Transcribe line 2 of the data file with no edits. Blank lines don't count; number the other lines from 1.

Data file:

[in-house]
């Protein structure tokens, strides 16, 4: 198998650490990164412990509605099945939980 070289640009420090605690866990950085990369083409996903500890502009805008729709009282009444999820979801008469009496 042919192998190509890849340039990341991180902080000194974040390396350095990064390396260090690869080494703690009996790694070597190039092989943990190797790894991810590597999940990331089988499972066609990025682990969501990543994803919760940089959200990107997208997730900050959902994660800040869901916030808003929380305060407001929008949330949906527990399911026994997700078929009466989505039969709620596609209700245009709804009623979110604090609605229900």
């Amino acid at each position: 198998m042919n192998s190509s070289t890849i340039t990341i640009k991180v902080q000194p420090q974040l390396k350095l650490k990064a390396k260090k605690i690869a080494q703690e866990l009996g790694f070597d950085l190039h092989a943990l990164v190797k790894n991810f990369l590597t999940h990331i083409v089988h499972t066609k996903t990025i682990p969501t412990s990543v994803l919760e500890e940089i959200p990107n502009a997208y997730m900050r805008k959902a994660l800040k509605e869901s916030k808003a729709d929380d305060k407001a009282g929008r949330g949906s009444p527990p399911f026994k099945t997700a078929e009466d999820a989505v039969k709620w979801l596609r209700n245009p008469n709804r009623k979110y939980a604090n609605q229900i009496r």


């Protein structure tokens, strides 16, 4: 198998650490990164412990509605099945939980 070289640009420090605690866990950085990369083409996903500890502009805008729709009282009444999820979801008469009496 042919192998190509890849340039990341991180902080000194974040390396350095990064390396260090690869080494703690009996790694070597190039092989943990190797790894991810590597999940990331089988499972066609990025682990969501990543994803919760940089959200990107997208997730900050959902994660800040869901916030808003929380305060407001929008949330949906527990399911026994997700078929009466989505039969709620596609209700245009709804009623979110604090609605229900």